Local doctors discuss possible booster shots for COVID

Local doctors discuss possible booster shots for COVID

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After seeing enough cases of vaccinated people testing positive amid a surge in the Delta variant that has become the dominant strain of the virus in Suffolk County, local health officials support the federal government’s plan to provide booster doses eight months after the first course of vaccination.

Several studies have pointed to the benefit of boosters, highlighting how people who are vaccinated have lower antibody levels over time and are more susceptible to the highly transmissible Delta variant.

Centers for Disease Control and Prevention Director Rochelle Walensky and Food and Drug Administration Acting Commissioner Janet Woodcock said in a joint statement on Wednesday, Aug. 18, that the government is prepared to offer booster shots for all Americans beginning the week of Sept. 20 and starting eight months after people received their second shots.

A recent study by Mayo Clinic researchers looked at records for 25,0000 vaccinated and unvaccinated patients in Minnesota. The study showed 76% effectiveness in the Pfizer vaccine protecting them from infection, but 42% effectiveness in July during COVID, Sunil Dhuper, chief medical officer at St. Charles Hospital, explained in an email.

At the same time, Health Ministry of Israel data showed a similar progressive decline in the effectiveness of the vaccination in protecting patients from infection over a six-month period, particularly amid Delta variant surges.

Still, the vaccinations continued to provide protection against more serious forms of the disease, with a much smaller 10% decline in the effectiveness of vaccines in protecting people against hospitalizations, Dhuper said.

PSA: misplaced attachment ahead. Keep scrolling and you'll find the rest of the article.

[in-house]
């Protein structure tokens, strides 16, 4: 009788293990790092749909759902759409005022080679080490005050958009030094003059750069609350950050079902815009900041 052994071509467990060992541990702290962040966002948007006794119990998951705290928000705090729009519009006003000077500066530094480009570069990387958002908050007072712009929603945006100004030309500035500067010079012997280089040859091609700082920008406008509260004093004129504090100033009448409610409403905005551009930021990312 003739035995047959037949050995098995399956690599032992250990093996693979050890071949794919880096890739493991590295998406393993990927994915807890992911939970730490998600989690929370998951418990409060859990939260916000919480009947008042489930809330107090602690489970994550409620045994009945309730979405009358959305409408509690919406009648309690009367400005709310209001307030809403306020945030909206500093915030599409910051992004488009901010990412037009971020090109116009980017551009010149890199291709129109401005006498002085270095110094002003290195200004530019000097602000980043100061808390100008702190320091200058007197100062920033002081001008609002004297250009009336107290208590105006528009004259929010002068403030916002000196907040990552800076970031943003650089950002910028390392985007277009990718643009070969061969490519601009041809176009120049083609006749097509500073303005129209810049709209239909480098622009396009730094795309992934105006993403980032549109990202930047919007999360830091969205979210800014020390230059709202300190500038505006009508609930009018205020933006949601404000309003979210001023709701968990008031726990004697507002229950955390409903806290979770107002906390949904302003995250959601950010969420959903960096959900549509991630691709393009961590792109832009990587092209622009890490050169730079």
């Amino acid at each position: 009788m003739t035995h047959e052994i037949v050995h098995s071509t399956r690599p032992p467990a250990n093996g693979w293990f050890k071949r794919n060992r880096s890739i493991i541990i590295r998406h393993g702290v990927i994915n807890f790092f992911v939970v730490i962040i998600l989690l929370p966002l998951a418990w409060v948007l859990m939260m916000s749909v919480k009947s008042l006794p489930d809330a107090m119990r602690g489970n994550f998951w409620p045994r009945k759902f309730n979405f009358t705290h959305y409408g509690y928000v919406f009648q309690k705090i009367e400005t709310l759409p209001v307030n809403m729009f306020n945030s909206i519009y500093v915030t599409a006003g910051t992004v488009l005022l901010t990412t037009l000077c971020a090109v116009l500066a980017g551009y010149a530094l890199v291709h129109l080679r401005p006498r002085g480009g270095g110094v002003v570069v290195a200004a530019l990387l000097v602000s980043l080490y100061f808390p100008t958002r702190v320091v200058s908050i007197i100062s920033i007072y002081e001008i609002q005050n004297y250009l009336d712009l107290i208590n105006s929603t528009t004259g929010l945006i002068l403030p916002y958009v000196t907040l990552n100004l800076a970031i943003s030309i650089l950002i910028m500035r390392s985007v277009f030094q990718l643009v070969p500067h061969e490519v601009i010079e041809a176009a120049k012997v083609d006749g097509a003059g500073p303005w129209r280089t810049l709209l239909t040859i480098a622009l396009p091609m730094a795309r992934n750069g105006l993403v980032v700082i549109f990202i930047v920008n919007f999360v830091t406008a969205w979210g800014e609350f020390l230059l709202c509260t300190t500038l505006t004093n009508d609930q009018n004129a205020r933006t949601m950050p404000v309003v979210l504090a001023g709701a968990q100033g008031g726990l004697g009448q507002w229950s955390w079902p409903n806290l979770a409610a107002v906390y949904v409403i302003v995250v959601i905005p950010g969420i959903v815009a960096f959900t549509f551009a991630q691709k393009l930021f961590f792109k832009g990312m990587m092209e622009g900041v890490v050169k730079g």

In physician practices, urgent care centers and emergency departments, doctors are seeing a “sizable number” of breakthrough cases, Dhuper continued.

Adrian Popp, chair of Infection Control at Huntington Hospital/ Northwell Health, said Huntington Hospital has seen breakthrough cases, although most of them are “mild” and are “diagnosed incidentally when patients get admitted for other issues.”

Dhuper urged residents to take precautions similar to the ones they took last year before vaccines were available, including social distancing, wearing masks and washing hands carefully, especially in indoor settings.

At this point, boosters will likely be available for the Pfizer/ BioNTech and Moderna vaccinations. The Food and Drug Administration is still looking at data for people who received the Johnson & Johnson shot.

Once the FDA provides Emergency Use Authorization for a booster for the general population, medical health experts anticipate a much smoother roll out than the initial struggle with finding vaccinations.

“As all who have been vaccinated in New York State have a [Centers for Disease Control and Prevention] vaccine card,” Sharon Nachman, chief of the Division of Pediatric Infectious Diseases at Stony Brook Children’s Hospital, said in an email, “It should be straightforward to each person to get a booster at the eight-month mark.”

At the same time, parents are focused on the timing and availability of vaccines for children under the age of 12. Results from the trial are “expected in December 2020,” wrote Popp.

Medical experts continue to urge residents to receive their shots.

“It is hoped that the booster will cut down on these infections and thus transmissions,” Nachman said.



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